Then one thing that really surprised me or stood out to me during my research was that these experts pointed out that quiet individuals also bring empathy to a human interaction. As a former construction litigator you might not think of empathy as being an important legal trait or a skill of an attorney. But I started remembering scenarios in my job where we were trying to resolve a conflict on a massive construction project and just to kind of take a step back for a minute and to have empathy and try and figure out what really is driving this conflict? It’s not the firing off of these angry emails that people do on construction jobs sometimes-

MARK:

Right.

HEIDI:

… but it’s really this human frustration that, on a random Tuesday on the job site, rain is pouring down and materials are late and everybody’s trying to get something done and it’s not working and trying to really understand from an empathy standpoint what’s really driving the conflict from a human perspective. I was excited to hear all these positive traits that quiet folks bring to the legal profession, that we sometimes don’t appreciate as much as, in my opinion, we should. Good lawyers need to be good listeners and not always speaking, we need to actually listen to the client who might be afraid to tell us what’s really going on. Then good lawyers need to deeply think about complicated legal concepts, the law is hard and we need people who can sort of take a quiet moment, find that difficult answer in a sea of research, take the time to write and reflect on the problem and write out the problem and come to a solution that might not be as obvious if we’re just talking about it. Things like that really stood out to me as amazing traits that quiet folks bring to our profession.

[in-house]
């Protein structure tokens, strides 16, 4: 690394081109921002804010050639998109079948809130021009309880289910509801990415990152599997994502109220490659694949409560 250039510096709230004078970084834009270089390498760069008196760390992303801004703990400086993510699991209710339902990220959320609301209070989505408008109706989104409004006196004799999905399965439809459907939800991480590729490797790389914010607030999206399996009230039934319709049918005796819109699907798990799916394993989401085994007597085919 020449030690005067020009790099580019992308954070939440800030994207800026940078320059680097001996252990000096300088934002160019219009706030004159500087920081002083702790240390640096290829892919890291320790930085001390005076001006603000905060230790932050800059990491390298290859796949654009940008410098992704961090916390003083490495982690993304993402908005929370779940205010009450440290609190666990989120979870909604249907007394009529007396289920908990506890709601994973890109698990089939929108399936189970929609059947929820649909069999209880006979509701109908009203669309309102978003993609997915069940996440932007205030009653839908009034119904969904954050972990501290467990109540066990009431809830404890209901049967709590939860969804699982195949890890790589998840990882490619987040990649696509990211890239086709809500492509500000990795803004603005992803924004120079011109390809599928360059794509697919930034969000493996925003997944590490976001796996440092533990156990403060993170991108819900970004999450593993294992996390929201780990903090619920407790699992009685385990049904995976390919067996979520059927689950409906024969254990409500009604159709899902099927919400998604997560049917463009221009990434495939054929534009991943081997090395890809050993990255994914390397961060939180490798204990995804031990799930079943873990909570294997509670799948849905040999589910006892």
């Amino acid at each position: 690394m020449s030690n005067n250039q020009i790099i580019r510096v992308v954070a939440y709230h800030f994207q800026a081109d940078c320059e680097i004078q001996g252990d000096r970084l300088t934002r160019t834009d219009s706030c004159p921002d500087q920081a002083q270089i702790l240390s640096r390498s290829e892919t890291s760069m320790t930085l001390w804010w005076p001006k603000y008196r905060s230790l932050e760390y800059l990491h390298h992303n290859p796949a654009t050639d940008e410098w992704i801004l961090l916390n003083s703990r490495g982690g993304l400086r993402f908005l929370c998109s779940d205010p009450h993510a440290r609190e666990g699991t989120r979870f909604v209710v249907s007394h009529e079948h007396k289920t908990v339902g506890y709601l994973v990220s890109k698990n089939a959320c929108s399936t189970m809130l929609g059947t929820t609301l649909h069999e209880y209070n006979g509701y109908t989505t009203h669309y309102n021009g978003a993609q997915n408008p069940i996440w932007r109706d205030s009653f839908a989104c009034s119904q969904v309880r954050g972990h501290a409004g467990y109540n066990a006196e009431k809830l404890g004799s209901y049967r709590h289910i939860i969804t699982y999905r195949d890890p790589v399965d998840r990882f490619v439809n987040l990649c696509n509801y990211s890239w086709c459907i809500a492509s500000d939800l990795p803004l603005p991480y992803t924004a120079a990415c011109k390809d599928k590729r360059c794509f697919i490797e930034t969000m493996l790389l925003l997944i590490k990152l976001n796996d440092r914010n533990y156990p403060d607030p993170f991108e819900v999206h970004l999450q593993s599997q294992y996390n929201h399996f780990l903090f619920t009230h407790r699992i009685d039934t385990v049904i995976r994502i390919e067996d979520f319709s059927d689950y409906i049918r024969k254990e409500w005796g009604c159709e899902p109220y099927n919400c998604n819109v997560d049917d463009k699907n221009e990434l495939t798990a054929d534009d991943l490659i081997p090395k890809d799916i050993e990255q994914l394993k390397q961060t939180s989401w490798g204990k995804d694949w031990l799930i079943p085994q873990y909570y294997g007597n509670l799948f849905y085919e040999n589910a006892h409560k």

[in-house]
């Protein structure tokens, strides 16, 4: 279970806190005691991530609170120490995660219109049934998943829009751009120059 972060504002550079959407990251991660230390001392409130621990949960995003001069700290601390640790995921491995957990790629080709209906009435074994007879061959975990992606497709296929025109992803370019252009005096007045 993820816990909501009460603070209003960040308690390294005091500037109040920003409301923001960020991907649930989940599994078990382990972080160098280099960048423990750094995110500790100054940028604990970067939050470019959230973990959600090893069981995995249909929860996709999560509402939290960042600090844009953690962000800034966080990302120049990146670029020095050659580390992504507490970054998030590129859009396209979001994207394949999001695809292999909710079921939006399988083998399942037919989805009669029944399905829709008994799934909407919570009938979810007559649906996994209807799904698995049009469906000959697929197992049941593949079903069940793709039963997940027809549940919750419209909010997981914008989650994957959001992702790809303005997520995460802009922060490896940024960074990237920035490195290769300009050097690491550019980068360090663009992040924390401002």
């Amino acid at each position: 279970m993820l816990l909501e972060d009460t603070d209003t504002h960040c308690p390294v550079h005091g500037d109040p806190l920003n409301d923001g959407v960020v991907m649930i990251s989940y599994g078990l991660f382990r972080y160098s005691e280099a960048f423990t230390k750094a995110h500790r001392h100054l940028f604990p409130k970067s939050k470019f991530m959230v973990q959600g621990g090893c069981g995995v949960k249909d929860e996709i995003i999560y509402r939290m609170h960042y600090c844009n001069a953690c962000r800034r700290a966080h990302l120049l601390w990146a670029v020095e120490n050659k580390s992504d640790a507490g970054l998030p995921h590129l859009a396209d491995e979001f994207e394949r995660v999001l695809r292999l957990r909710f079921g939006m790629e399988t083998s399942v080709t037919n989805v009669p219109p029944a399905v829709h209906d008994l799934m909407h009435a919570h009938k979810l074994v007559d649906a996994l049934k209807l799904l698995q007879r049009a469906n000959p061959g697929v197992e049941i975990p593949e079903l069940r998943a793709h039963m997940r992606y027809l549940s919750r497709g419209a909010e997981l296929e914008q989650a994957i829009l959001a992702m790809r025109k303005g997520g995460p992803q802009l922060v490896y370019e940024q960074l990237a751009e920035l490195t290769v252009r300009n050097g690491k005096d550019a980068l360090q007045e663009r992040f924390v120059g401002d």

MARK:

Yeah, and when I think about all this myself, there are certainly the lawyers that we’ve been talking about, very, very aggressive and these kinds of things. I don’t know that that approach really serves our clients best. And I like the focus on taking the time to really go deep and explore and think through and look at the issues. What I hear is we’re placing … we’re moving away from the advocacy model toward a, what is really best for the client, problem solving model, both are necessary. But I really value where you’re going with all of this, I really do. I’d like to talk a little bit about the process that you describe in your book. You acknowledge that while introverts and otherwise quiet advocates can be pivotal, change agents for the profession. These lawyers still need to be able to jump into the fray and speak with assertiveness at times because it’s just called for, it’s necessary. And you developed a seven step process for, if you were amplifying the voice. Can you talk a little bit about these steps?

HEIDI: